IP Newsletter, December 2006
The conviction of the first person in the world charged with using BitTorrent technology to infringe copyrighted materials was upheld recently by the Hong Kong High Court. In HKSAR v Chan Nai Ming, HCMA 1221/2005 , Chan Nai Ming uploaded movies to the Internet allowing others to download. An officer from the Customs and Excise Department, the Hong Kong agency in charge of criminal enforcement of copyright laws, downloaded three films Mr Chan made available to a newsgroup. Since his IP address was part of the BitTorrent file, they were able to locate his computer and raid his home.
Charged, tried and convicted of three counts of attempting to distribute infringing copies of the films and sentenced to concurrentthree months imprisonment for each charge, Mr Chan appealed. His lawyers argued that Mr Chan did not initiate the downloading; indeed, he played no part in the actual downloading. All he did was to make the films available online for downloading.
Is it distribution?
His lawyers claimed that ‘distributing’ requires an active physical transfer to a recipient. Mr Chan’s was merely a passive role. He made the files available but did nothing more. The files were digital, not physical, and remained in Mr Chan’s computer so there was no physical transfer to the downloaders. It follows that simply making the files available was not distributing.
The court was not convinced. Mr Chan met the criteria for distribution said the judge. He put the movies onto his computer, converted them to BitTorrent files, published the files on the Internet and stayed online long enough so others could download the complete movie onto their computers – a process that required him to remain online for hours. He did everything required to effect distribution. The court also noted that Hong Kong’s Copyright Ordinance intended to cover copies of works in digital format and that the film files were not physical could not save Mr Chan from conviction.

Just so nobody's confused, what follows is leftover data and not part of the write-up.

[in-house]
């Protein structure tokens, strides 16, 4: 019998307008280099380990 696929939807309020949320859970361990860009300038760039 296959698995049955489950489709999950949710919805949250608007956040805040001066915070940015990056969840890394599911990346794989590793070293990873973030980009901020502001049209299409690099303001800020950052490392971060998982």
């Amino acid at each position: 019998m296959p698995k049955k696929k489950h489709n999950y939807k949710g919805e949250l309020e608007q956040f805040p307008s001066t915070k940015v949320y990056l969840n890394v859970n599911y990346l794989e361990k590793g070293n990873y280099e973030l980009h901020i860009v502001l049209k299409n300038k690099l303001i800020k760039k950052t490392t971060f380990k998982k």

Someone must pay
Mr Chan did not gain financially by uploading the films. He simply shared the films with others and probably thought no one was harmed by his altruism. But the court noted that the copyright owner was a victim deprived of lost revenues from the films. Since this type of crime was hard to detect and difficult to control, a message must be sent that such action would not be treated leniently. Thus, Mr Chan’s prison term was proper and his appeal was dismissed.
Mr Chan disagrees and his lawyers just filed an appeal to the Court of Final Appeal, Hong Kong’s highest court.
The Hong Kong Government also weighed in. In a just-released consultation paper, the government calls for extending criminal prosecution to downloaders of copyrighted materials. Secretary for Commerce, Industry and Technology Joseph WP Wong said that copyright laws must meet the challenges facing Hong Kong in the digital era. Responding to concerns of copyright owners, the government notes that peer to peer technology has made it possible for large scale copyright infringements to occur instantly. So, the government has to consider expanding criminal liability to cover unauthorized downloading of materials from the Internet. The government indicated its resolve to take rigorous enforcement action to combat online piracy.
It is too early to see if the government’s proposals will be adopted by the Legislative Council. There are other considerations including the use of the Internet to disseminate information, intrusion of government into private use of the Internet, excessive regulation of the use of the Internet and its effect on Hong Kong’s reputation and other issues. One thing is clear: the government will side with copyright owners. So downloaders, beware.